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is formed upon Moris. Petit's plan, improved by the ligature f uhning upon four cylinders, by which construction, it moves through four times the space at one revolution of the screw, arid in that respect consists its excellence.


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Of a compound fracture and an amputation. in consequence of it, attended with very remarkable circumstances.

December 12th, 1756,

TV/T R. Layman of Diss, a man of genius and great abilities in his profession, desired me to join in consultation with him and some other Surgeons, in the cafe of a man aged about thirty-five, of an indifferent habit of body, who received the day, before a compound fracture upon his leg, by a waggon going over it.

We sound a piece of the whole substance, pf the Tibia, and another of the Fibulahttween four and five inches long, exactly corresponding with each other in lengths loose in the wound, and the muscles, &c. contused and lacerated in a very uncommon manner. After After strictly examining, the case, we were unanimously of opinion that ampu* tation without delay was most advisable, and it was accordingly performed, in which some circumstances occurred, that we were not aware of. We thought we had indisputably determined for the best, in agreeing to take off" the limb below the knee, frotii what we observed externally, and by the examination we made With our fingers ih the wound; but in the operation* the flesh between the bones was found so soft, that it would not relist the knife, and the Fibula was so loose at its junction with the libia, that it cou'd not be fawn without grpat difficulty* though the persons who held the limb, took particular care to keep it steady, both above and below: we alio found it extremely difficult to take up the artery, inclosed in this soft flesh, which would not well bear the ligature* and probably from that condition of the flesh, the vessel had liberty to retract farther than it cou'd otherwise have done; but in this (Cafe could the mouth of the vessel have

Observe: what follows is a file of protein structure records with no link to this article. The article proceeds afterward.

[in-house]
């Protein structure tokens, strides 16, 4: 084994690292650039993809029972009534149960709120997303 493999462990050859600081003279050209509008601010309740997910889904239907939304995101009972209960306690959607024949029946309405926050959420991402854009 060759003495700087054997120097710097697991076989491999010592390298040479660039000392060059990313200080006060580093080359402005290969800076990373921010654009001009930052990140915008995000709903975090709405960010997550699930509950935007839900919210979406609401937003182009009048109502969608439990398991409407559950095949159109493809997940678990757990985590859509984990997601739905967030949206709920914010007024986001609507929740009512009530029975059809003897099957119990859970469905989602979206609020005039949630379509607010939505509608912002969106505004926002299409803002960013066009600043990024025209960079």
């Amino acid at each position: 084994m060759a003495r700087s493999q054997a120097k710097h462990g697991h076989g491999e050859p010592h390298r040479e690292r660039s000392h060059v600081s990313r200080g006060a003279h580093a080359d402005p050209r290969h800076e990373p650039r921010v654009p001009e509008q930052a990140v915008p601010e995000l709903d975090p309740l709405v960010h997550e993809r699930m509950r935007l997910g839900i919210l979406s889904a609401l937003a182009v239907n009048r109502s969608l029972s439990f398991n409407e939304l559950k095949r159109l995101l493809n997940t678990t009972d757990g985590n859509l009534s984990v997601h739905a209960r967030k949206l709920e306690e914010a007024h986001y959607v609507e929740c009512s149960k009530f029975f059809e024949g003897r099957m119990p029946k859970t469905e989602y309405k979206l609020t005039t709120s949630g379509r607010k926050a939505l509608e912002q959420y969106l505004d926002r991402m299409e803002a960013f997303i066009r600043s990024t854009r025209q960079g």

• been

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